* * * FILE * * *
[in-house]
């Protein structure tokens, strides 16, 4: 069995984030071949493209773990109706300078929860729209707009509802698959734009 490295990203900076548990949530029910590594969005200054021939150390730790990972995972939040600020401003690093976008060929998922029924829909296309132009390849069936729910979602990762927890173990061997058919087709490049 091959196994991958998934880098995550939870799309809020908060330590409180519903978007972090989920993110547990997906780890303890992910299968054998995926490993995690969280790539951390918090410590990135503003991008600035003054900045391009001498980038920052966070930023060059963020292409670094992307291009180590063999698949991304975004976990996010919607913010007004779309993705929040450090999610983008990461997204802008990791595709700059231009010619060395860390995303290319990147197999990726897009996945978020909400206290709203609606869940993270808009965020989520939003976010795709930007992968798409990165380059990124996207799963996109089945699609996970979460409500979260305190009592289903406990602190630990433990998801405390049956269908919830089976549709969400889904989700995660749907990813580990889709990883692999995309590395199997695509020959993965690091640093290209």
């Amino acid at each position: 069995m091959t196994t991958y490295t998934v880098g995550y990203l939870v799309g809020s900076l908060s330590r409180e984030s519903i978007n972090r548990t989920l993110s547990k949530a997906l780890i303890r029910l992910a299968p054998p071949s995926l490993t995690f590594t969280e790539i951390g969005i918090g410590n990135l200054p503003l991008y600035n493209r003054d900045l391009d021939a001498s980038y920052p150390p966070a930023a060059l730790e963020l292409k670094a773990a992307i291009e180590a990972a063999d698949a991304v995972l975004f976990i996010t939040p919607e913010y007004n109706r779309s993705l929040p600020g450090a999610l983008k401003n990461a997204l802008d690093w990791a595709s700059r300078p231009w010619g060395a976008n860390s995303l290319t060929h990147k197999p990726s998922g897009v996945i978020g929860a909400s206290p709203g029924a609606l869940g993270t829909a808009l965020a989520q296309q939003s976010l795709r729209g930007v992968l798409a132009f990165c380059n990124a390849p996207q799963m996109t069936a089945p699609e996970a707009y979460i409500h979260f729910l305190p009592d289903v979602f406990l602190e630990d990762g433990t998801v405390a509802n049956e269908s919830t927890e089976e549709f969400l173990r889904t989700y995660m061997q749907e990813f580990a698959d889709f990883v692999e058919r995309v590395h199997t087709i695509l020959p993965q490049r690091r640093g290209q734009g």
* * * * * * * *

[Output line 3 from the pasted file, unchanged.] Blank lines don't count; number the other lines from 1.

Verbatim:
């Amino acid at each position: 069995m091959t196994t991958y490295t998934v880098g995550y990203l939870v799309g809020s900076l908060s330590r409180e984030s519903i978007n972090r548990t989920l993110s547990k949530a997906l780890i303890r029910l992910a299968p054998p071949s995926l490993t995690f590594t969280e790539i951390g969005i918090g410590n990135l200054p503003l991008y600035n493209r003054d900045l391009d021939a001498s980038y920052p150390p966070a930023a060059l730790e963020l292409k670094a773990a992307i291009e180590a990972a063999d698949a991304v995972l975004f976990i996010t939040p919607e913010y007004n109706r779309s993705l929040p600020g450090a999610l983008k401003n990461a997204l802008d690093w990791a595709s700059r300078p231009w010619g060395a976008n860390s995303l290319t060929h990147k197999p990726s998922g897009v996945i978020g929860a909400s206290p709203g029924a609606l869940g993270t829909a808009l965020a989520q296309q939003s976010l795709r729209g930007v992968l798409a132009f990165c380059n990124a390849p996207q799963m996109t069936a089945p699609e996970a707009y979460i409500h979260f729910l305190p009592d289903v979602f406990l602190e630990d990762g433990t998801v405390a509802n049956e269908s919830t927890e089976e549709f969400l173990r889904t989700y995660m061997q749907e990813f580990a698959d889709f990883v692999e058919r995309v590395h199997t087709i695509l020959p993965q490049r690091r640093g290209q734009g």